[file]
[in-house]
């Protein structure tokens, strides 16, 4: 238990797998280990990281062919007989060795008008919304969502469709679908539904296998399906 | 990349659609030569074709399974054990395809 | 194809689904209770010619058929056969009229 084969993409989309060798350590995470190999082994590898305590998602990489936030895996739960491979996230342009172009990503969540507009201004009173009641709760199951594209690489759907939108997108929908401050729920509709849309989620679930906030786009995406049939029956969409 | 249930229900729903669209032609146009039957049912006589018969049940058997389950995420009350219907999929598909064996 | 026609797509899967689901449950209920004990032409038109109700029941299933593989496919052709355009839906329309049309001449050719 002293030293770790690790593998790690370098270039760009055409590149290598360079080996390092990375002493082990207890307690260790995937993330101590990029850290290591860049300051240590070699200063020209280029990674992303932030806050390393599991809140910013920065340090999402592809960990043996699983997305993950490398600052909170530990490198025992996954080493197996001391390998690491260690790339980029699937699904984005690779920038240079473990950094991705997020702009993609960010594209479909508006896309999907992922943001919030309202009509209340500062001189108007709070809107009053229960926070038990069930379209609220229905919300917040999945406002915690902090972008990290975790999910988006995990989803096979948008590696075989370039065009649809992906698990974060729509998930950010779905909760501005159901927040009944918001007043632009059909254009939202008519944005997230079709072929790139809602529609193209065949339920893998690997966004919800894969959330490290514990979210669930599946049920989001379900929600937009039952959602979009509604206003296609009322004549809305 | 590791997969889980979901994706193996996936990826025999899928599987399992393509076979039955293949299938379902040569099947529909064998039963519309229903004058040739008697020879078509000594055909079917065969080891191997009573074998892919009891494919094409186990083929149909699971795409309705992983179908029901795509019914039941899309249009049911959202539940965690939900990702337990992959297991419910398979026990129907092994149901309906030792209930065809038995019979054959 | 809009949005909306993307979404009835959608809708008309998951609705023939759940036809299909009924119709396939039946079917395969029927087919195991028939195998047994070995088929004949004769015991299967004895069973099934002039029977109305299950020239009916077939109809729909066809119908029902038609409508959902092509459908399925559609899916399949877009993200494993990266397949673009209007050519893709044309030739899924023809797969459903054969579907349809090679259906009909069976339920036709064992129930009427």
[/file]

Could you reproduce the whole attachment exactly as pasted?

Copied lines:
[in-house]
């Protein structure tokens, strides 16, 4: 238990797998280990990281062919007989060795008008919304969502469709679908539904296998399906 | 990349659609030569074709399974054990395809 | 194809689904209770010619058929056969009229 084969993409989309060798350590995470190999082994590898305590998602990489936030895996739960491979996230342009172009990503969540507009201004009173009641709760199951594209690489759907939108997108929908401050729920509709849309989620679930906030786009995406049939029956969409 | 249930229900729903669209032609146009039957049912006589018969049940058997389950995420009350219907999929598909064996 | 026609797509899967689901449950209920004990032409038109109700029941299933593989496919052709355009839906329309049309001449050719 002293030293770790690790593998790690370098270039760009055409590149290598360079080996390092990375002493082990207890307690260790995937993330101590990029850290290591860049300051240590070699200063020209280029990674992303932030806050390393599991809140910013920065340090999402592809960990043996699983997305993950490398600052909170530990490198025992996954080493197996001391390998690491260690790339980029699937699904984005690779920038240079473990950094991705997020702009993609960010594209479909508006896309999907992922943001919030309202009509209340500062001189108007709070809107009053229960926070038990069930379209609220229905919300917040999945406002915690902090972008990290975790999910988006995990989803096979948008590696075989370039065009649809992906698990974060729509998930950010779905909760501005159901927040009944918001007043632009059909254009939202008519944005997230079709072929790139809602529609193209065949339920893998690997966004919800894969959330490290514990979210669930599946049920989001379900929600937009039952959602979009509604206003296609009322004549809305 | 590791997969889980979901994706193996996936990826025999899928599987399992393509076979039955293949299938379902040569099947529909064998039963519309229903004058040739008697020879078509000594055909079917065969080891191997009573074998892919009891494919094409186990083929149909699971795409309705992983179908029901795509019914039941899309249009049911959202539940965690939900990702337990992959297991419910398979026990129907092994149901309906030792209930065809038995019979054959 | 809009949005909306993307979404009835959608809708008309998951609705023939759940036809299909009924119709396939039946079917395969029927087919195991028939195998047994070995088929004949004769015991299967004895069973099934002039029977109305299950020239009916077939109809729909066809119908029902038609409508959902092509459908399925559609899916399949877009993200494993990266397949673009209007050519893709044309030739899924023809797969459903054969579907349809090679259906009909069976339920036709064992129930009427």